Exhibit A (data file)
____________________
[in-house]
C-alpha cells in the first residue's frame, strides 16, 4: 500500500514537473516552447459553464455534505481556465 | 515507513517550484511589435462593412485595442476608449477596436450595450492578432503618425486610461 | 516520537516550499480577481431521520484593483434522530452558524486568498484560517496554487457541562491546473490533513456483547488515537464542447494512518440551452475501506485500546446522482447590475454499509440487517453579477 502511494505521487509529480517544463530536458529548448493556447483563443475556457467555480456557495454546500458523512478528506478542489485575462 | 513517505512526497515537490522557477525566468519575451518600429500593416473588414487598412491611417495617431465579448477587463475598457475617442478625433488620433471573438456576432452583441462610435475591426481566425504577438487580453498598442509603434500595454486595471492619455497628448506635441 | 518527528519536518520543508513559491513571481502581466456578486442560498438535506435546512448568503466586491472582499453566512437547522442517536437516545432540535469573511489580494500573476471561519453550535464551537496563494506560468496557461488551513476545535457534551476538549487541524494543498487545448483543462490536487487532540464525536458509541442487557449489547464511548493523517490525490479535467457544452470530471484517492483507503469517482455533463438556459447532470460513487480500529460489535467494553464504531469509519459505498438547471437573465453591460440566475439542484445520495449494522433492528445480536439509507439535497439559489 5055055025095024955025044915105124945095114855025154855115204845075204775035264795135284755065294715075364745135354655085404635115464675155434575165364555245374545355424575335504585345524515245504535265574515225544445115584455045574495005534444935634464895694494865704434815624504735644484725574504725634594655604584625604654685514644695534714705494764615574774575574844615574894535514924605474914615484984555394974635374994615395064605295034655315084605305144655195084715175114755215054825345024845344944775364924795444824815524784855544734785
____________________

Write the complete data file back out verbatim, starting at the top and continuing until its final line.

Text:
[in-house]
C-alpha cells in the first residue's frame, strides 16, 4: 500500500514537473516552447459553464455534505481556465 | 515507513517550484511589435462593412485595442476608449477596436450595450492578432503618425486610461 | 516520537516550499480577481431521520484593483434522530452558524486568498484560517496554487457541562491546473490533513456483547488515537464542447494512518440551452475501506485500546446522482447590475454499509440487517453579477 502511494505521487509529480517544463530536458529548448493556447483563443475556457467555480456557495454546500458523512478528506478542489485575462 | 513517505512526497515537490522557477525566468519575451518600429500593416473588414487598412491611417495617431465579448477587463475598457475617442478625433488620433471573438456576432452583441462610435475591426481566425504577438487580453498598442509603434500595454486595471492619455497628448506635441 | 518527528519536518520543508513559491513571481502581466456578486442560498438535506435546512448568503466586491472582499453566512437547522442517536437516545432540535469573511489580494500573476471561519453550535464551537496563494506560468496557461488551513476545535457534551476538549487541524494543498487545448483543462490536487487532540464525536458509541442487557449489547464511548493523517490525490479535467457544452470530471484517492483507503469517482455533463438556459447532470460513487480500529460489535467494553464504531469509519459505498438547471437573465453591460440566475439542484445520495449494522433492528445480536439509507439535497439559489 5055055025095024955025044915105124945095114855025154855115204845075204775035264795135284755065294715075364745135354655085404635115464675155434575165364555245374545355424575335504585345524515245504535265574515225544445115584455045574495005534444935634464895694494865704434815624504735644484725574504725634594655604584625604654685514644695534714705494764615574774575574844615574894535514924605474914615484984555394974635374994615395064605295034655315084605305144655195084715175114755215054825345024845344944775364924795444824815524784855544734785